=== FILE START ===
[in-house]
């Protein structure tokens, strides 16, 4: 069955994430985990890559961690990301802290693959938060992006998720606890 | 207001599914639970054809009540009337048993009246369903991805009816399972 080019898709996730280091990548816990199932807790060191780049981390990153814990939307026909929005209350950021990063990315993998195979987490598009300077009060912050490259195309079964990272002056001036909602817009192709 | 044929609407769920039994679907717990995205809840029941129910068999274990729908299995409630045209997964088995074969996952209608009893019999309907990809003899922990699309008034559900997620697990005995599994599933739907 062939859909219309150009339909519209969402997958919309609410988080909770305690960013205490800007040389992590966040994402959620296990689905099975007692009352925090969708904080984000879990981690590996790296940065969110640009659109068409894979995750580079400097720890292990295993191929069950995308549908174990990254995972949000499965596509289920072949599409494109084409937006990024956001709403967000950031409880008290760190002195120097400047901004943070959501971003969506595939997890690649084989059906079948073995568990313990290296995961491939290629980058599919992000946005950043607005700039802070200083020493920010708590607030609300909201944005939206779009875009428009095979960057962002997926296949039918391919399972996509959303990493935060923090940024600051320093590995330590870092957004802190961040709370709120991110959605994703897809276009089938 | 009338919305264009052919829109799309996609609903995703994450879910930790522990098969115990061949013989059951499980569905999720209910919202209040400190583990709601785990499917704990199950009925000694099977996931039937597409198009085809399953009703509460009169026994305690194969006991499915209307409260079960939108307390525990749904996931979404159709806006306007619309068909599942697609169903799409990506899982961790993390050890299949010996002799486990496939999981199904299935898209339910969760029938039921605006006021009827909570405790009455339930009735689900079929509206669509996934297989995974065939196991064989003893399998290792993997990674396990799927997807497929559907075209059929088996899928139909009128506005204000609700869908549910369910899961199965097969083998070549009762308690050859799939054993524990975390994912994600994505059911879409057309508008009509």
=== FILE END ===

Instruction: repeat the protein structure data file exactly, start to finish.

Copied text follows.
[in-house]
């Protein structure tokens, strides 16, 4: 069955994430985990890559961690990301802290693959938060992006998720606890 | 207001599914639970054809009540009337048993009246369903991805009816399972 080019898709996730280091990548816990199932807790060191780049981390990153814990939307026909929005209350950021990063990315993998195979987490598009300077009060912050490259195309079964990272002056001036909602817009192709 | 044929609407769920039994679907717990995205809840029941129910068999274990729908299995409630045209997964088995074969996952209608009893019999309907990809003899922990699309008034559900997620697990005995599994599933739907 062939859909219309150009339909519209969402997958919309609410988080909770305690960013205490800007040389992590966040994402959620296990689905099975007692009352925090969708904080984000879990981690590996790296940065969110640009659109068409894979995750580079400097720890292990295993191929069950995308549908174990990254995972949000499965596509289920072949599409494109084409937006990024956001709403967000950031409880008290760190002195120097400047901004943070959501971003969506595939997890690649084989059906079948073995568990313990290296995961491939290629980058599919992000946005950043607005700039802070200083020493920010708590607030609300909201944005939206779009875009428009095979960057962002997926296949039918391919399972996509959303990493935060923090940024600051320093590995330590870092957004802190961040709370709120991110959605994703897809276009089938 | 009338919305264009052919829109799309996609609903995703994450879910930790522990098969115990061949013989059951499980569905999720209910919202209040400190583990709601785990499917704990199950009925000694099977996931039937597409198009085809399953009703509460009169026994305690194969006991499915209307409260079960939108307390525990749904996931979404159709806006306007619309068909599942697609169903799409990506899982961790993390050890299949010996002799486990496939999981199904299935898209339910969760029938039921605006006021009827909570405790009455339930009735689900079929509206669509996934297989995974065939196991064989003893399998290792993997990674396990799927997807497929559907075209059929088996899928139909009128506005204000609700869908549910369910899961199965097969083998070549009762308690050859799939054993524990975390994912994600994505059911879409057309508008009509």